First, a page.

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Alcohol and sexual assault victimization: Research findings and future directions

While we know alcohol use is associated with at least half of all sexual assault cases, the relationship (and directionality) between sexual assault and alcohol use by victims and/or offenders is unclear. As such, one literature review focuses on this relationship between sexual assault, drinking, and post assault outcomes among individuals in both community and college student populations by examining studies from 2000 to the present. The review found that alcohol-related sexual assault is more prevalent among college women than comparable non-college women. The literature indicated that the relationship between sexual assault and alcohol can be explained by the effects of alcohol, risky situations and behaviors, and assault history. Physiological changes involving altered perception can lead to increased miscommunication about sexual interest, aggressive behaviors, and risk taking or decreased self-protection. Exposure to risky situations due to the social settings in which alcohol is consumed can also place individuals at higher risk. For example, settings that encourage excessive drinking, risky behaviors, close interaction, and little to no supervision place individuals at a heightened risk because there may be more motivated offenders and fewer trained bystanders. The review also found that alcohol use and sexual assault often have a cyclical relationship. For example, victimization can lead to the continuation or increase in post-assault alcohol consumption in order to cope with sexual assault, which then places an individual at risk for experiencing subsequent assaults.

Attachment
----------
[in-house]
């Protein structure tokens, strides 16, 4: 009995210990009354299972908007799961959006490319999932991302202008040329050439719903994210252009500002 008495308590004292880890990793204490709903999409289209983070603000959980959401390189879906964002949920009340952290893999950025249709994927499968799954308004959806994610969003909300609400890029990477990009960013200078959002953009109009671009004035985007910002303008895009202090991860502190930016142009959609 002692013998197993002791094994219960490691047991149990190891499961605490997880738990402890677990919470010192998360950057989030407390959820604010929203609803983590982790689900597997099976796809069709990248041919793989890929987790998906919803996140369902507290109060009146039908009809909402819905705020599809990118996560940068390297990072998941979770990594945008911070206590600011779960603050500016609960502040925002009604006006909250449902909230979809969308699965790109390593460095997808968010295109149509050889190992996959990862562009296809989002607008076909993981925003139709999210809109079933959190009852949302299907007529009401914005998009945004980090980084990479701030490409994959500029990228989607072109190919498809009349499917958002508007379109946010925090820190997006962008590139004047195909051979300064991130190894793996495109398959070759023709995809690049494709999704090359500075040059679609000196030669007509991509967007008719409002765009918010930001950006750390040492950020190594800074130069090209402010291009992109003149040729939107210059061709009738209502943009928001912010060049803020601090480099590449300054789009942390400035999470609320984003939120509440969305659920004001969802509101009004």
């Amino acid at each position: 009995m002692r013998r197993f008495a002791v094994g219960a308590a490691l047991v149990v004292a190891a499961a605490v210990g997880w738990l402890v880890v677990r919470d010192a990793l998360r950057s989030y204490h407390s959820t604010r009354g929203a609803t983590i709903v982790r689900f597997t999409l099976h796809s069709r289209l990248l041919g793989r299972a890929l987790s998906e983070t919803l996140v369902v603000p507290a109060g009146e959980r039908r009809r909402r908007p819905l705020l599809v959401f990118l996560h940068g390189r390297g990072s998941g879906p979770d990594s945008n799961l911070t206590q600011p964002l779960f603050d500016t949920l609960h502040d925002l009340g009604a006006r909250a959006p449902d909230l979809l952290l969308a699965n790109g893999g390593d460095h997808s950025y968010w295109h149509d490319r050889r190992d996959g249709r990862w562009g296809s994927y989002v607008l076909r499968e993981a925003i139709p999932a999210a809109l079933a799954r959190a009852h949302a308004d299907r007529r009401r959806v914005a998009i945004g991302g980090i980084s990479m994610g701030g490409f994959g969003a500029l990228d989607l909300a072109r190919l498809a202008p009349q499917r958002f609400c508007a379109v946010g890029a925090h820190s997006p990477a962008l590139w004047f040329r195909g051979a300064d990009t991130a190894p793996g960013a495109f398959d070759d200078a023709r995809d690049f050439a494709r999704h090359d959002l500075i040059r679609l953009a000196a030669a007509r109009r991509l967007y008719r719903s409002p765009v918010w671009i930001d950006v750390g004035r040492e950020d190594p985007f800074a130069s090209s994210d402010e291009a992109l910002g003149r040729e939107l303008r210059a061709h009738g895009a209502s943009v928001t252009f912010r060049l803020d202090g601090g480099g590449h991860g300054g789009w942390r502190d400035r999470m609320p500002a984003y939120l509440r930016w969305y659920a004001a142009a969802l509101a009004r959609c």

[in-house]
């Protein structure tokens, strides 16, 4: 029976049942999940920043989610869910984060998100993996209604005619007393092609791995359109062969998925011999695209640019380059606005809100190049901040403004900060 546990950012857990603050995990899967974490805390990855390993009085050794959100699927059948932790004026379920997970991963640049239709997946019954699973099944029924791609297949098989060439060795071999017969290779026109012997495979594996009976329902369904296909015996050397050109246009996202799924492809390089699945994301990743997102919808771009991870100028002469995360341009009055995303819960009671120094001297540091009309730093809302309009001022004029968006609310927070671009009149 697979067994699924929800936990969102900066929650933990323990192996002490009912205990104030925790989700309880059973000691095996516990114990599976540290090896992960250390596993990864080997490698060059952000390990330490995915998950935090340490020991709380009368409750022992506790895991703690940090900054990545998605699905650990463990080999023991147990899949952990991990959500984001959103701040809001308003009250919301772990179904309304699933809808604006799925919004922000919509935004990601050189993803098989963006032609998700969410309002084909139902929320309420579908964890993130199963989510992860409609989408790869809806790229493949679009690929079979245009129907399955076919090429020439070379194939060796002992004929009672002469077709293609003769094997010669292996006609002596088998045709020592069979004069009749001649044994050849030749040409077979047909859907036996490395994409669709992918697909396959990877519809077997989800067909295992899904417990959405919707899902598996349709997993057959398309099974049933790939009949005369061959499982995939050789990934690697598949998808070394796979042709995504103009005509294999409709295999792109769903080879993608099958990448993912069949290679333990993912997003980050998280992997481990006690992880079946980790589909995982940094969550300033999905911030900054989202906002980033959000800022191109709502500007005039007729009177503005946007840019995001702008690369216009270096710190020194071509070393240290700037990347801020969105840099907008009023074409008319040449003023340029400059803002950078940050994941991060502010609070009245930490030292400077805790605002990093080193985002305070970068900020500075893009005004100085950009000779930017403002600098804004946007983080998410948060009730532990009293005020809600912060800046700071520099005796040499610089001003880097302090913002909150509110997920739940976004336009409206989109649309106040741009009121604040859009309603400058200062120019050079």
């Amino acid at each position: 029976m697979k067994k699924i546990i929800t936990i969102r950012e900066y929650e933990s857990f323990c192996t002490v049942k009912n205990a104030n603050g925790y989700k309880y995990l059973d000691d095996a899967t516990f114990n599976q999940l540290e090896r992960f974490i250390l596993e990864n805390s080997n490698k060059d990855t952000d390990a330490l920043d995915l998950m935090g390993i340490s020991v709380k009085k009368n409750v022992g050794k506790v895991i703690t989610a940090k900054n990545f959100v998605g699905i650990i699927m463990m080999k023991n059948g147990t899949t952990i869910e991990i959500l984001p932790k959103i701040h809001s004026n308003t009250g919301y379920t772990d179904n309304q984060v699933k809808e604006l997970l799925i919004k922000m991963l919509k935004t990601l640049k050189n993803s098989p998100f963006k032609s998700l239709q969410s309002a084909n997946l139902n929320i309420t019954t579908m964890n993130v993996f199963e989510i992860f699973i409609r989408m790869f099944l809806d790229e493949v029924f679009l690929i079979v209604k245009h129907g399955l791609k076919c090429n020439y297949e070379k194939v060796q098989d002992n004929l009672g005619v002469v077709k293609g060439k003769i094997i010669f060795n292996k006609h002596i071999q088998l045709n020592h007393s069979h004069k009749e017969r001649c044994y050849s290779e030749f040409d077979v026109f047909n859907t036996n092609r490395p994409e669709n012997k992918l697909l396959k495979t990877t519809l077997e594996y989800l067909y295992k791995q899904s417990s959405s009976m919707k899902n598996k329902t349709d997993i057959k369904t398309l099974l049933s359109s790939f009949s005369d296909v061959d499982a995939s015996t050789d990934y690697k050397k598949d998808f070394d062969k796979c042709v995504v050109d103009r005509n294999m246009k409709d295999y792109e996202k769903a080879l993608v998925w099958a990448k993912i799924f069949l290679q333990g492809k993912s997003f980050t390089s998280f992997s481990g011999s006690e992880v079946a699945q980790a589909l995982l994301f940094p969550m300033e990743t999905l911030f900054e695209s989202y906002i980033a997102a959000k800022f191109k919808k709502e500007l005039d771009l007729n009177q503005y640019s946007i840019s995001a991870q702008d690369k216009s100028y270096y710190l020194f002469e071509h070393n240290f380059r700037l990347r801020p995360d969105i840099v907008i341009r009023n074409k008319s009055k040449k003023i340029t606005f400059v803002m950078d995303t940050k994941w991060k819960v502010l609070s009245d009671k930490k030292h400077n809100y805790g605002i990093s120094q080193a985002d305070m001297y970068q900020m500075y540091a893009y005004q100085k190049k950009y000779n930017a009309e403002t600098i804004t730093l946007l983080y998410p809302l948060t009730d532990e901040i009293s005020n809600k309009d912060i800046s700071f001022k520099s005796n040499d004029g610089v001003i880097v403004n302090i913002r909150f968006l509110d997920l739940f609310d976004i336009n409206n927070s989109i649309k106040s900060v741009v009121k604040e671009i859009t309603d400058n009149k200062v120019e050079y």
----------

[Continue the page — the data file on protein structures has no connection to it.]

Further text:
Take away: This review summarizes findings from a number of studies examining the link between alcohol consumption and sexual assault. There is no clear explanation for the association between alcohol and sexual assault, but the responsibility for sexual assault lies primarily with offenders. Current studies show there are differences in alcohol-related sexual assault experiences between student and non-student populations. There are various factors and characteristics involved in sexual assault and post-assault experiences; therefore there is a need for research on alcohol- and non-alcohol involved assault for comparison. This review also demonstrates a need for post-assault interventions targeted specifically for victims of alcohol-related sexual assault.

Lorenz, K., & Ullman, S. E. (2016). Alcohol and sexual assault victimization: Research findings and future directions. Aggression and violent behavior31, 82-94.

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